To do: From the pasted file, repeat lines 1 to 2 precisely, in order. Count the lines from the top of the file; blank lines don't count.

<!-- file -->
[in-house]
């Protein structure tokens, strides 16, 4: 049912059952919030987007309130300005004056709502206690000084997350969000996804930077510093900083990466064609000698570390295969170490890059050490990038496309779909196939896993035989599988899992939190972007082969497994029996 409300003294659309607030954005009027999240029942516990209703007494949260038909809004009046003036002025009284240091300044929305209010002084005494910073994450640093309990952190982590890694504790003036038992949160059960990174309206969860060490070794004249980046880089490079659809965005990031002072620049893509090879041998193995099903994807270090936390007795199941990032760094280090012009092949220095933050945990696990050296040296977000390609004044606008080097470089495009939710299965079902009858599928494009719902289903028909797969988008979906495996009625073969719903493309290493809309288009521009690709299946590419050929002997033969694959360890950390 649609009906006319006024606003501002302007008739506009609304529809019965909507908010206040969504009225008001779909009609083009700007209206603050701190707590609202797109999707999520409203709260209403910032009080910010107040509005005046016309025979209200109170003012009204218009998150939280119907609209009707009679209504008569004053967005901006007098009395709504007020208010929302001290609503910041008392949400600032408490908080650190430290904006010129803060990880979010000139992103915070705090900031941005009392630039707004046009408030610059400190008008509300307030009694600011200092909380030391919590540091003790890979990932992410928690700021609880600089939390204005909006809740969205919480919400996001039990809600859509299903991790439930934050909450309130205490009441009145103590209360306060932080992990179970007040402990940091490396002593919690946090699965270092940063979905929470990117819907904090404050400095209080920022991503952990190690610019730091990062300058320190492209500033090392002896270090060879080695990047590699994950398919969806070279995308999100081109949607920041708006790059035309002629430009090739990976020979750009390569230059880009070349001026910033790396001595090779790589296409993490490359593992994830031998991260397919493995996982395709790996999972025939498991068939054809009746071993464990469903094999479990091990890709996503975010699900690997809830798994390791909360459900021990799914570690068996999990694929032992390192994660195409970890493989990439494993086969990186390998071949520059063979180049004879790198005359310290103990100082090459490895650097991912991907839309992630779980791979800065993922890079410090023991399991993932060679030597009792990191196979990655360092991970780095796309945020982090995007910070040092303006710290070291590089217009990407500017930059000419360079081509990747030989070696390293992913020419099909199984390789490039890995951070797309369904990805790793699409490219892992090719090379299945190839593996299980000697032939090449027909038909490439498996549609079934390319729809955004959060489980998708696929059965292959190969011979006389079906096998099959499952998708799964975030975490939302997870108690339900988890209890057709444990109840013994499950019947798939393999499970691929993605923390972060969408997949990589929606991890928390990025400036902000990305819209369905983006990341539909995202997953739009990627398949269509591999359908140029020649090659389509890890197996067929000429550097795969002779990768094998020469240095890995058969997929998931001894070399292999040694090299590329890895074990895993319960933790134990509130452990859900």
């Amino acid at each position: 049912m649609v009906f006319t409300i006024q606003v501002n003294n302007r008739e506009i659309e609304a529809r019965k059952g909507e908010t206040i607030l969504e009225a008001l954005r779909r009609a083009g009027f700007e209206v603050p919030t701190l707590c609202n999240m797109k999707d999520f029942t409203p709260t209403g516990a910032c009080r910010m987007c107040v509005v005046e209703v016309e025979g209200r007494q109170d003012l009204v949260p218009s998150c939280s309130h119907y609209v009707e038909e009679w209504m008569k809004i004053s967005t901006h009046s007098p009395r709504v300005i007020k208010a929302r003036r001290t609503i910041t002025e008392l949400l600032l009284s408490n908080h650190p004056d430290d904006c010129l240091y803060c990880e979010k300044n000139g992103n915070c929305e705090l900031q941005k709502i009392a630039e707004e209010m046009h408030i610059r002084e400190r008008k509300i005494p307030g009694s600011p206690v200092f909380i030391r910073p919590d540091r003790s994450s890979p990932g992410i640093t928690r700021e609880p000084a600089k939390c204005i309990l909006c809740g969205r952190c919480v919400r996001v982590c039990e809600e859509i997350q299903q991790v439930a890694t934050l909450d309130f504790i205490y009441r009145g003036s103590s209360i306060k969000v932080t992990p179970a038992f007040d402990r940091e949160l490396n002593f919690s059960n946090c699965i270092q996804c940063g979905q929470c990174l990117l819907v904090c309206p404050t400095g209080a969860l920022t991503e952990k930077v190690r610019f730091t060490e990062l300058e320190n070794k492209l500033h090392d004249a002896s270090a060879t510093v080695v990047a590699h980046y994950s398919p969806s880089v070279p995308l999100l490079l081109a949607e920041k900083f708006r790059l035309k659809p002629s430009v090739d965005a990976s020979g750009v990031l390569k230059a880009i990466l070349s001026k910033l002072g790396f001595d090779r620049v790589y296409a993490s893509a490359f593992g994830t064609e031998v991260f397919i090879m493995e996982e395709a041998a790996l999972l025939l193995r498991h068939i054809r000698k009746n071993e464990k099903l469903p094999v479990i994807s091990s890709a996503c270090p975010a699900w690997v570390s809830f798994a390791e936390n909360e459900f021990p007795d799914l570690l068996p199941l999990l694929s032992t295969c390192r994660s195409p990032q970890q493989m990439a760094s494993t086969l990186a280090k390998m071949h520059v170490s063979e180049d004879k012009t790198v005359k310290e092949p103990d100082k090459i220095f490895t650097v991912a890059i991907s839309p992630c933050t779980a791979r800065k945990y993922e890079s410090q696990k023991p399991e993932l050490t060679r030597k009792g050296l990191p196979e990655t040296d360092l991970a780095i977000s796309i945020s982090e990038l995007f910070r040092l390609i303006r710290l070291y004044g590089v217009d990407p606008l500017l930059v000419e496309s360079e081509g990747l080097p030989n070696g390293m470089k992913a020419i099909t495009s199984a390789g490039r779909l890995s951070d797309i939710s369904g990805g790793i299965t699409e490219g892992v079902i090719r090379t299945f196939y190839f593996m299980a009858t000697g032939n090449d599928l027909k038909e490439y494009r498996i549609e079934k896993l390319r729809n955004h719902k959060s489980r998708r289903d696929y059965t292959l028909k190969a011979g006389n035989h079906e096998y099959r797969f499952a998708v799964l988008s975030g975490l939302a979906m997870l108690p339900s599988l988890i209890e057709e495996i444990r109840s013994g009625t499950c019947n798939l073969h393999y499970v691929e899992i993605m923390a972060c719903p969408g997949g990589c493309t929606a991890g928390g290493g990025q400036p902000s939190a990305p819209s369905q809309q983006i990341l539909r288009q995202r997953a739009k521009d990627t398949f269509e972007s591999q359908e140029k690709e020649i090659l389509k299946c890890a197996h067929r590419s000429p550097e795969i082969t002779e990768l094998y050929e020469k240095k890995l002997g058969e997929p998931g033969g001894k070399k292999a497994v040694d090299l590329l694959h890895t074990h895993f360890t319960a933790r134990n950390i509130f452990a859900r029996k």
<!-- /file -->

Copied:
[in-house]
């Protein structure tokens, strides 16, 4: 049912059952919030987007309130300005004056709502206690000084997350969000996804930077510093900083990466064609000698570390295969170490890059050490990038496309779909196939896993035989599988899992939190972007082969497994029996 409300003294659309607030954005009027999240029942516990209703007494949260038909809004009046003036002025009284240091300044929305209010002084005494910073994450640093309990952190982590890694504790003036038992949160059960990174309206969860060490070794004249980046880089490079659809965005990031002072620049893509090879041998193995099903994807270090936390007795199941990032760094280090012009092949220095933050945990696990050296040296977000390609004044606008080097470089495009939710299965079902009858599928494009719902289903028909797969988008979906495996009625073969719903493309290493809309288009521009690709299946590419050929002997033969694959360890950390 649609009906006319006024606003501002302007008739506009609304529809019965909507908010206040969504009225008001779909009609083009700007209206603050701190707590609202797109999707999520409203709260209403910032009080910010107040509005005046016309025979209200109170003012009204218009998150939280119907609209009707009679209504008569004053967005901006007098009395709504007020208010929302001290609503910041008392949400600032408490908080650190430290904006010129803060990880979010000139992103915070705090900031941005009392630039707004046009408030610059400190008008509300307030009694600011200092909380030391919590540091003790890979990932992410928690700021609880600089939390204005909006809740969205919480919400996001039990809600859509299903991790439930934050909450309130205490009441009145103590209360306060932080992990179970007040402990940091490396002593919690946090699965270092940063979905929470990117819907904090404050400095209080920022991503952990190690610019730091990062300058320190492209500033090392002896270090060879080695990047590699994950398919969806070279995308999100081109949607920041708006790059035309002629430009090739990976020979750009390569230059880009070349001026910033790396001595090779790589296409993490490359593992994830031998991260397919493995996982395709790996999972025939498991068939054809009746071993464990469903094999479990091990890709996503975010699900690997809830798994390791909360459900021990799914570690068996999990694929032992390192994660195409970890493989990439494993086969990186390998071949520059063979180049004879790198005359310290103990100082090459490895650097991912991907839309992630779980791979800065993922890079410090023991399991993932060679030597009792990191196979990655360092991970780095796309945020982090995007910070040092303006710290070291590089217009990407500017930059000419360079081509990747030989070696390293992913020419099909199984390789490039890995951070797309369904990805790793699409490219892992090719090379299945190839593996299980000697032939090449027909038909490439498996549609079934390319729809955004959060489980998708696929059965292959190969011979006389079906096998099959499952998708799964975030975490939302997870108690339900988890209890057709444990109840013994499950019947798939393999499970691929993605923390972060969408997949990589929606991890928390990025400036902000990305819209369905983006990341539909995202997953739009990627398949269509591999359908140029020649090659389509890890197996067929000429550097795969002779990768094998020469240095890995058969997929998931001894070399292999040694090299590329890895074990895993319960933790134990509130452990859900």